Stop me if you’ve heard this before. Another year, another impressive regular season, another heartless playoff performance resulting in an early exit. After it all, a once frustrated fanbase may just be happy this season has finally concluded. Injuries, transfers and a whole pandemic signifies another disappointment of a season for NYCFC.
With the offseason brings room for improvement. While New York City FC contains one of the more quality XI’s in the league, there are still improvements to be made.
For City to finally burst the postseason bubble, these transfers are a must for Ronny Delia’s second season.
When your most capable box-to-box midfielder needs to spend time at left-wing, maybe a structural change needs to be made. While the Alex “Wing” experience was a fun one — and nearly single-handedly revived NYCFC’s attack — a natural winger with MLS ability must be at the top of Deila’s January bucket list. Considering Deila’s preferred 4-3-3 was a main stead for City all season, it would make sense to have more than two natural wingers on the team.
Those natural wingers, Jesus Medina or Ishmael Tajouri-Shradi, both showed competency at the right-wing spot. This goes especially for Medina, who’s hefty price tag as a DP cast a slightly better light with his increased comfort in the final third.
The left side of the attack was occupied by a carousel of players, even Ronald Matarrita got a shout up top. Toward the end of the season, it was Gary Mackay-Stevens given the reins on the left. To say it nicely, Mackay-Stevens is proof of the major talent gap between the Scottish league and MLS. A regular starter known for his skills on the ball at Aberdeen, Mackay-Stevens never showed his quality for the pigeons. While Deila’s constant rotation of Stevens in and out of the squad may be to blame, year two proved that he just doesn’t have the quality to be a consistent starter at this level.
If City decides to continue the Jesus Medina experience — something still up in the air — then a quality left winger must be the priority in January.
Something of a case for Robin Lod as an inverted winger?
— Eli Hoff (@byEliHoff) November 23, 2020
Veteran No. 9
The injury bug hit no one harder than Heber this campaign, with a torn ligament sidelining the Brazilian No. 9 for most of the season. But prior to the injury, Heber struggled in league play, with only one goal in 10 league matches.
His replacement and fellow South American Tati Castellanos was a similar story. Though his form picked up late, his 12 match goal drought during the season signals an inconsistency not seen with NYCFC No. 9’s of old.
While Tati is only 22, and Heber has the 15 goal season in 2019 to rebuttal, the need for a super-sub up top appears prevalent for the team. An underrated aspect of the Villa era was the prevalence of experienced strikers off the bench that could net a winner. Now Khiry Shelton and Patrick Mullens are gone with still no real replacement.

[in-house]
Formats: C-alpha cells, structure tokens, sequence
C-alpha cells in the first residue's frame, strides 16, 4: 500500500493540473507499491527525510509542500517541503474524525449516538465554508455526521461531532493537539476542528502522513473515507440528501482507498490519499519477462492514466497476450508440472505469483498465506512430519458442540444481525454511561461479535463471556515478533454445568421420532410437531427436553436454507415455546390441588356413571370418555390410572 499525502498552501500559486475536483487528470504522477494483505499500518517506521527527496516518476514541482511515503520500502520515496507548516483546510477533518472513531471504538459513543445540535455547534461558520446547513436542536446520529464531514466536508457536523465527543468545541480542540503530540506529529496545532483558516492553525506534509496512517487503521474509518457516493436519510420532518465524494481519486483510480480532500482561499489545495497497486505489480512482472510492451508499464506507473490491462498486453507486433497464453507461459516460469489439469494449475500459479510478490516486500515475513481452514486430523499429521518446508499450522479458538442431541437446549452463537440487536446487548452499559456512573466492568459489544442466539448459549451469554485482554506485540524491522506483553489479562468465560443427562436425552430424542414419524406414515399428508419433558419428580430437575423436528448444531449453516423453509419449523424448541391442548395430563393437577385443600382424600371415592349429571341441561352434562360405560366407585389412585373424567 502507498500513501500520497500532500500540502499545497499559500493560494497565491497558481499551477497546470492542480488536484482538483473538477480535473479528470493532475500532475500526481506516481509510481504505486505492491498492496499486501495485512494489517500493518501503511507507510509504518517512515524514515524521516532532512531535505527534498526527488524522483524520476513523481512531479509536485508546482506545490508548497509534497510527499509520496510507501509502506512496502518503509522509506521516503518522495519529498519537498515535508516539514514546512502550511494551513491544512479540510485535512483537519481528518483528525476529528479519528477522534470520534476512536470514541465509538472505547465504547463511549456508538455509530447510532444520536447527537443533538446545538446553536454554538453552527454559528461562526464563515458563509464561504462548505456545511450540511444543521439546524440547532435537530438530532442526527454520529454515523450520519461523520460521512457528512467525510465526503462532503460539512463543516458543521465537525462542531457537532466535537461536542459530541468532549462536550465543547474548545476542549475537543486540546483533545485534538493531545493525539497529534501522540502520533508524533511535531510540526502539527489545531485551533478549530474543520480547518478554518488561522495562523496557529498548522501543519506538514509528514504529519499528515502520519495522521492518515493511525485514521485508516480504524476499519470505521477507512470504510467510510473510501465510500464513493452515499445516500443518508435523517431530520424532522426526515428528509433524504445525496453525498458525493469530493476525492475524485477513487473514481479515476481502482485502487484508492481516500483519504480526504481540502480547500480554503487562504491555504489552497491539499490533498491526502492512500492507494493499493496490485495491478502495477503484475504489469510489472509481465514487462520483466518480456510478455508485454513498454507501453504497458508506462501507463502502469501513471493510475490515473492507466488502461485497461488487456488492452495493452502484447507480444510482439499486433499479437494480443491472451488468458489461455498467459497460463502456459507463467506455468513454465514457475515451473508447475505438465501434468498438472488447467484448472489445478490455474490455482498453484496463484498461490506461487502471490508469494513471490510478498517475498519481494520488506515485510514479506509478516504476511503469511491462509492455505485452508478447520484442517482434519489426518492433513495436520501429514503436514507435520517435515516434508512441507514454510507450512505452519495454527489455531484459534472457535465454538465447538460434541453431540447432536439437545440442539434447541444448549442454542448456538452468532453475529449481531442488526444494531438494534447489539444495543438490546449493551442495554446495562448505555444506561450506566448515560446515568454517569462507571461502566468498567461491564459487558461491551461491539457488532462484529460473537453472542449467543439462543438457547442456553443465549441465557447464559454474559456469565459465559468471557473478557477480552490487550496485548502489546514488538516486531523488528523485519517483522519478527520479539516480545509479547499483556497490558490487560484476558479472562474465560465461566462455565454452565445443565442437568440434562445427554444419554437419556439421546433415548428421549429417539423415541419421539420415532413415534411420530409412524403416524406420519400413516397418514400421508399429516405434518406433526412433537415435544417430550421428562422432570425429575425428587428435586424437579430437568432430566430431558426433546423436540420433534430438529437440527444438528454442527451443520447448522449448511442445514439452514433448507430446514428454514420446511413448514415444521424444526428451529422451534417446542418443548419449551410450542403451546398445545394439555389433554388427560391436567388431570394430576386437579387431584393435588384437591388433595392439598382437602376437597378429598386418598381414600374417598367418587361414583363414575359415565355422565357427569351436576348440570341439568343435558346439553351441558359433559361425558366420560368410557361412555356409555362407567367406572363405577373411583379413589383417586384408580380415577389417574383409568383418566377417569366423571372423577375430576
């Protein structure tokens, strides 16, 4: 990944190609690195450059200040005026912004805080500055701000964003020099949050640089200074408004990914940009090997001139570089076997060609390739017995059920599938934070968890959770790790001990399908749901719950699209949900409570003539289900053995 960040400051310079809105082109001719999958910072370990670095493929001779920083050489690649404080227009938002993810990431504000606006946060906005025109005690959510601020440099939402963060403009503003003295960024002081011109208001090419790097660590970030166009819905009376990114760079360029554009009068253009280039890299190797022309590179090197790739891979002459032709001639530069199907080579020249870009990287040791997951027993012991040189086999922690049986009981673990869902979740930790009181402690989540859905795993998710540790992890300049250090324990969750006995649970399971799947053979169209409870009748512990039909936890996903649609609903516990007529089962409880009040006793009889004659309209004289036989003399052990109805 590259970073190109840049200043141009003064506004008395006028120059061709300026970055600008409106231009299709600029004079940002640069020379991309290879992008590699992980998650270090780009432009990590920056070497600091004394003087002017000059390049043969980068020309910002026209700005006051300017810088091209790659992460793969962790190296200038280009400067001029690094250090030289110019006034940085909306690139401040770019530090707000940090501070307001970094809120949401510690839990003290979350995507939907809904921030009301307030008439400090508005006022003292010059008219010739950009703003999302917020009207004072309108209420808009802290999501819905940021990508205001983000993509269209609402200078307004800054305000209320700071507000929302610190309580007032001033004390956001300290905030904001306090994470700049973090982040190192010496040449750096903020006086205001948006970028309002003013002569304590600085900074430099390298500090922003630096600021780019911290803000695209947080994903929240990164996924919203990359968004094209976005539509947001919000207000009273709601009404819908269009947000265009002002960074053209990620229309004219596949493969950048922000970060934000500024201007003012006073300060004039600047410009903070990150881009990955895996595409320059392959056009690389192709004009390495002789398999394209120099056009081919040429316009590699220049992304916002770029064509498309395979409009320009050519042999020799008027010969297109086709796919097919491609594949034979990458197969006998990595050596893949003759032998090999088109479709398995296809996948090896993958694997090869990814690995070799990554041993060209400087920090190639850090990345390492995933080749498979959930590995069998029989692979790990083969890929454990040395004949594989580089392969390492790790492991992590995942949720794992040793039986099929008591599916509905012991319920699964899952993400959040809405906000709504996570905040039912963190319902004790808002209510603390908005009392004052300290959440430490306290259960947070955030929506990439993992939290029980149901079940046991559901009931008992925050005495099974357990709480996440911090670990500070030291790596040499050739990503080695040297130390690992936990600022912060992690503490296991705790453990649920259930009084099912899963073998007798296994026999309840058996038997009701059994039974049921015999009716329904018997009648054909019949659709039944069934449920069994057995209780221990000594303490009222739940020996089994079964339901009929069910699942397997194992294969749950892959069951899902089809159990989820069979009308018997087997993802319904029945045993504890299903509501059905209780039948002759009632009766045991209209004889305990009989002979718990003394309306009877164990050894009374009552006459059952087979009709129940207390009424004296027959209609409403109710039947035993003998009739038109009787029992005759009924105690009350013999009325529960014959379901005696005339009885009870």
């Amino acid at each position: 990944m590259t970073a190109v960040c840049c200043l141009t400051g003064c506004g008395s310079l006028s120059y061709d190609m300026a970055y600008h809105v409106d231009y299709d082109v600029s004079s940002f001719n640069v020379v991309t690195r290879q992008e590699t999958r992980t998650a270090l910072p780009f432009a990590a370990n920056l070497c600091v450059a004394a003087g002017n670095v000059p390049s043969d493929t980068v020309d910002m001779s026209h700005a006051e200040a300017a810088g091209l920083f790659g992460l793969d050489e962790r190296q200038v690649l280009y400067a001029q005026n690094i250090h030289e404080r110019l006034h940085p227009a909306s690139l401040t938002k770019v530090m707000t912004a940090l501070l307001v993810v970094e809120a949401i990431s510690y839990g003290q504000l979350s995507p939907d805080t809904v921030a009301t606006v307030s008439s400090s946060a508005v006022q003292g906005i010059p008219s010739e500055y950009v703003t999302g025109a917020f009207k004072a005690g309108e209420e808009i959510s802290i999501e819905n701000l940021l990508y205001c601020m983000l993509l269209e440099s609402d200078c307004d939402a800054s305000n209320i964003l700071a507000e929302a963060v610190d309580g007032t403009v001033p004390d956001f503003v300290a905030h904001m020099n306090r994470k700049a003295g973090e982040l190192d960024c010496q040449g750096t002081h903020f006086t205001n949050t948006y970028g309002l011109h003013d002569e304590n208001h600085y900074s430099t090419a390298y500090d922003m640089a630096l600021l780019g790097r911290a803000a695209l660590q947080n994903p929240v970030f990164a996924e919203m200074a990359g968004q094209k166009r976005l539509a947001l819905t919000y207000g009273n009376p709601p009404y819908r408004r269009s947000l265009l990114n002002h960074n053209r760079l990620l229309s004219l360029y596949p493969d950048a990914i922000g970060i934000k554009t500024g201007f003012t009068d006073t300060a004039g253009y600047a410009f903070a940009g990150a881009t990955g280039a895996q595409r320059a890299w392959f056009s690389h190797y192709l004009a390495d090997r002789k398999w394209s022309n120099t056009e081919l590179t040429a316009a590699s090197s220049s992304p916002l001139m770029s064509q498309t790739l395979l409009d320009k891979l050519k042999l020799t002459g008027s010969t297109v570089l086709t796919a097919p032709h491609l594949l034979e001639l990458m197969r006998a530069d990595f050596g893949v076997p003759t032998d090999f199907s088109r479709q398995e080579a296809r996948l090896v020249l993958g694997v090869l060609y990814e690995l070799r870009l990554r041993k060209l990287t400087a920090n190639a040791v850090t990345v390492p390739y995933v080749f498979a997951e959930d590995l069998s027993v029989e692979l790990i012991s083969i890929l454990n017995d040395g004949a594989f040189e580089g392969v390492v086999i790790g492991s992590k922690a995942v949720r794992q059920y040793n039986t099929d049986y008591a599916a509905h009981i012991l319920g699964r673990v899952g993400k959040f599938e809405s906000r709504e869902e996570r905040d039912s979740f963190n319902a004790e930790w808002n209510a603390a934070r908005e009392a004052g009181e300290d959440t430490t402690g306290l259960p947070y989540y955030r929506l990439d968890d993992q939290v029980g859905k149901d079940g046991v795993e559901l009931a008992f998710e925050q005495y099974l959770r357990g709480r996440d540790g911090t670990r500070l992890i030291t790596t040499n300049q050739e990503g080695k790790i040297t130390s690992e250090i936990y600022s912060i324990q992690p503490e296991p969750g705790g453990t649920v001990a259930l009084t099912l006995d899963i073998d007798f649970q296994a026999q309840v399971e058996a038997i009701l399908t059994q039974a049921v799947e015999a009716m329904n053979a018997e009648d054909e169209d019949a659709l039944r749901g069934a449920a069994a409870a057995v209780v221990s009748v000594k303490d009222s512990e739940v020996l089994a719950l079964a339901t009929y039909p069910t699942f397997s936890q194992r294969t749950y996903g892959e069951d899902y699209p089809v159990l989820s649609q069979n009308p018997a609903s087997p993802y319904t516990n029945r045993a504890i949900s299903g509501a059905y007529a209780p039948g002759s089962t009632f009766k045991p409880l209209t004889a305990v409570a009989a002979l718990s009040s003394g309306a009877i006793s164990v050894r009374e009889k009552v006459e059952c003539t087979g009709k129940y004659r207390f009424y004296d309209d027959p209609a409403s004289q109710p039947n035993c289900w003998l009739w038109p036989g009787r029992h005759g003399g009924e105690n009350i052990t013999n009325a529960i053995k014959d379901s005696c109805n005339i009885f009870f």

Only a veteran MLS striker can suitably fill this need, here are the candidates.
Attacking Midfield depth
The final need also comes from an attacking mindset. This may come from a satirical point of view, consider The Pigeons were a solid seventh in goals scored this year (37.) They were especially clinical towards the end of their campaign, with nine goals in their final two regular-season matches.
But more meets the eye in terms of attacking creativity. NYCFC was held to one goal or fewer in 11/13 matches Maxi Moralez didn’t play. The need for creativity in midfield was further halted with the injuries of Heber and Gedion Zelalem.
Nonetheless, a natural No. 10 off the bench can become a dynamic off the bench piece in the short term, and a must need with an ageing starter in the long term.
"I kind of see him more as a brother now than a teammate."
— Jeff Lemieux (@jeff_lemieux) March 30, 2020
A Note on the State of NYCFC
Overall, it’s become a very infuriating time for NYCFC fans. With the frustrating product on the field shadowed by the absolute unacceptable environment off it. Come 2021, City will still be playing on a baseball field, with the same feeling of a franchise rather than a club that has been felt since its inception. Zero playoff wins, decreasing fan support, and an ownership group with no worries but revenue are set to plague the club another year.
Adding depth and filling spots will not fix this reality. Top to bottom changes must be made to the club in order for it to be functional again. I know this is a common feeling amongst its supporters. You know how to make a statement for change. Keep watching the club, go crazy on forums, and tweet away at every result. However, if you are tired of supporting the meme of the league, then force these changes to the club.
As NYCFC wraps up their sixth season as a club, with less fan support than ever, you wonder how much worse it’s going to get. I hope and pray that these next six years will go better than the first six. Every supporter of the club definitely feels the same way.